Editor’s Note: In this column animation critic Joe Strike gives us an overview into his adventures running around the New York Comic Con this past weekend.
This damn thing keeps getting bigger and bigger, not that that should be a surprise to anyone. The only surprise is why did it take so long for NYC to get a world-class con of its own. When the New York Comic Con opened for business in ’06, four years ago, its exhibit area was a tiny (for the massive Javits Center) basement space that was overcrowded from almost the instant the con opened its doors. This year the exhibitors took over most of the high-ceilinged main floor, an enormous space that the equally pop-culturey Licensing Show used to fill before moving to Las Vegas.
Meanwhile, downstairs in the panel rooms author and superstar graphic designer Chip Kidd regaled his audience with images from Bat-Manga, an unearthed collection of forgotten Batman adventures licensed by DC, created and distributed exclusively in Japan for manga fans. Kidd began his session by throwing his audience a curve: excerpts from one of the first anime imports, the 1960s’ wonderfully tacky Eighth Man series; turns out a particularly dynamic handful of Batman’s manga stories were the work of the series’ creator Jiro Kuwata. Pronouncing this version of Batman as “the first convergence of Japanese and U.S. pop culture,” Kidd treated his audience to translated, dynamically composed panels from the stories. Images of bizarre Japanese Bat-merchandise followed, including a baby Batman mask and a toy Batman tank, which Kidd noted preceded the one used by the caped crusader twenty years later in Frank Miller’s Dark Knight graphic novel.
If you want to ask a question at a popular session it’s wise to sit as close as possible to the microphone in the aisle – like in the same row of seats. Even so, by the time I reached the mic at the Robot Chicken panel I was second in line, but a few moments later at least 20 people were standing behind me. I’ve always been suspicious of officially-sanctioned parodies from the moment I realized movie studios let Mad Magazine advance-screen their films in the hope that the Mad spoof would be on the stands the same week the movie opened. I mean, is ‘authorized parody’ an oxymoron or not?
Those thoughts in mind, I asked if George Lucas had vetoed any gags from the show’s Lucas-approved Star Wars parody, in which Lucas even voiced his own character escaping from a howling mob of fanboys on the back of the show’s resident nerd dressed as a tauntaun. (God, I hate the fact I remember that kind of Star Wars trivia; shouldn’t I be putting more important stuff in my brain?) “We were going to have Han and Luke in an alley with Han saying ‘okay kid, let’s blow this thing and go home,” they admitted (don’t ask me who the f*** was whom up on the stage – all those Hollywood types look the same to me) but adding “he did let us put Princess Leia in a cheap motel.” (Like any good convention, there were no shortage of cool costumes worn by letting-it-all-hang-out fans, including the one who showed up at the panel dressed up as Robot Chicken‘s opening titles mad scientist, robot chicken in hand.)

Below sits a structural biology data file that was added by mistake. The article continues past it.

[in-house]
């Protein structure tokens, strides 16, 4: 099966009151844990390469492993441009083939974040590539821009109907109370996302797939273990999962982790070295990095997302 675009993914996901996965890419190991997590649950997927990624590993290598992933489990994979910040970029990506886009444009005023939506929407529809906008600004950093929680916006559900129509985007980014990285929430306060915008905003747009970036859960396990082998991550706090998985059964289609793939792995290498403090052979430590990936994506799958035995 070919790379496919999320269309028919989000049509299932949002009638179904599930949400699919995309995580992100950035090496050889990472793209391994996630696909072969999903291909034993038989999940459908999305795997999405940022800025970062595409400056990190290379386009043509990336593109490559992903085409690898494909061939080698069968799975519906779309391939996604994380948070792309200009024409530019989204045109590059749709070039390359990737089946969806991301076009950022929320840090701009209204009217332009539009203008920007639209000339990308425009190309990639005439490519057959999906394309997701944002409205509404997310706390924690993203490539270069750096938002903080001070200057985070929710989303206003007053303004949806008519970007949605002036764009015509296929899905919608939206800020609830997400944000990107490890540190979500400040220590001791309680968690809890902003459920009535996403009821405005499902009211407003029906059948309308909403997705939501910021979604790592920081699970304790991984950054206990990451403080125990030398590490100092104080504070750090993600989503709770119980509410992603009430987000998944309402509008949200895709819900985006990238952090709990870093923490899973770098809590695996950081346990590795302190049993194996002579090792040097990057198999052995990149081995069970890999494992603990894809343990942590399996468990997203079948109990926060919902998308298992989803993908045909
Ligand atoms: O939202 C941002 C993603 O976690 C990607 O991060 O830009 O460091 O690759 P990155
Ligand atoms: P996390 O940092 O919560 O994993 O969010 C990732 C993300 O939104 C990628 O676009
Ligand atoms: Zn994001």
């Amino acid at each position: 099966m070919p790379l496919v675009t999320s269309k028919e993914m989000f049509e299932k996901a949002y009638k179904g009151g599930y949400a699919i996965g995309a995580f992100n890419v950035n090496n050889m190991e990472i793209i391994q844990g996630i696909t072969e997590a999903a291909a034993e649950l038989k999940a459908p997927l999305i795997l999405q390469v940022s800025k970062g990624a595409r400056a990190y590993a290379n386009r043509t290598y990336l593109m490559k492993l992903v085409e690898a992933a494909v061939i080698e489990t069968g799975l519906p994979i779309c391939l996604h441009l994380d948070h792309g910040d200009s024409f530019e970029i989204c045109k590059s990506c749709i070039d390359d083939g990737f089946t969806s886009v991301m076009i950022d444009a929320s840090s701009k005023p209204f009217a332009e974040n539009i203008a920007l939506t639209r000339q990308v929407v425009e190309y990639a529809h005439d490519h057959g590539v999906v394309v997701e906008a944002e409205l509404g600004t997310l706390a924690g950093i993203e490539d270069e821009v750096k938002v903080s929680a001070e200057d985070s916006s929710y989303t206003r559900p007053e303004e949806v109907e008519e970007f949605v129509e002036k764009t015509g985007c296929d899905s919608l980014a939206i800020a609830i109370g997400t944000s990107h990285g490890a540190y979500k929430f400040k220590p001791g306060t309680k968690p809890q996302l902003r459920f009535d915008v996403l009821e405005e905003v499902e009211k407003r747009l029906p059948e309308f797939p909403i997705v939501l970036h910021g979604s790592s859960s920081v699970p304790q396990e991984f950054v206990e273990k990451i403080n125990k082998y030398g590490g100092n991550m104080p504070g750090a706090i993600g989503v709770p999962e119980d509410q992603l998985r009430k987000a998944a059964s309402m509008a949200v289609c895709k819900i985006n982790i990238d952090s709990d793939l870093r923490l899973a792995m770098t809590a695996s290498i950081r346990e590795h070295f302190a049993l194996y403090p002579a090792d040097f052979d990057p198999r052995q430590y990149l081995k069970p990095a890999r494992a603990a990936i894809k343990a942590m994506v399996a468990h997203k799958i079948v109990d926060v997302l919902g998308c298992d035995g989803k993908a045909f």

(Just saw my first Watchmen TV commercial a few moments ago, on Comedy Central just before Stewart…) Unless you were willing to stand on a two-hour line, the screening of Watchmen excerpts was impossible to attend; Watchmen: Portrait of a Movie was a far easier ticket. Over the course of the film’s 100-plus day shoot, Clay Enos became more than the on-set still photographer: all the photographs shown within the movie were taken by Enos, including a group shot of the 1940’s Watchmen, which Watchmen artist Dave Gibbons said “sent shivers down my spine… it so perfectly captured the Golden Age superhero feel.” Gibbons shared his thoughts as to his creative choices in constructing Watchmen World: nine-panel page layouts a la Harvey Kurtzman and Steve Ditko… the use of secondary rather than primary colors… and the absence of onomatopoeic sound effects – all with the goal of grounding the novel in as non-glamorous, anti-superheroic world as possible.
All told, Enos shot some 45,000 pictures, including Richard Avedon/Diane Arbus-type black and white, unsparing (ie, every pore disquietingly visible) close-up portraits of the film’s cast and crew (and a number of its props) posing against stark white backdrops. The pix have been published as Watchmen Portraits, an oversized and rather heavy $50 coffee table book that if nothing else, proves this is a drop-dead serious movie; hell, I’m sure Warners is kicking themselves for not thinking of doing the same thing for Dark Knight.
And speaking of ‘Dark’ characters, any comics publisher giving away a mini-version of its manga-style Dark Hunters comic should think twice before picking a typeface that makes its title look like ‘Dork Hunters’ from a distance; one might get the mistaken impression they’re belittling the Comic Con’s attendees.
Joe is an occasional animation scripter and freelance NYC writer covering animation and sci-fi/fantasy entertainment. His work has appeared in the NY Daily News, Newsday, the New York Press and, as they used to say on Rocky and Bullwinkle, ‘a host of others.’ He is a regular contributor to the animation industry website awn.com, but it’s much easier to visit joestrike.com to see what he’s been up to lately.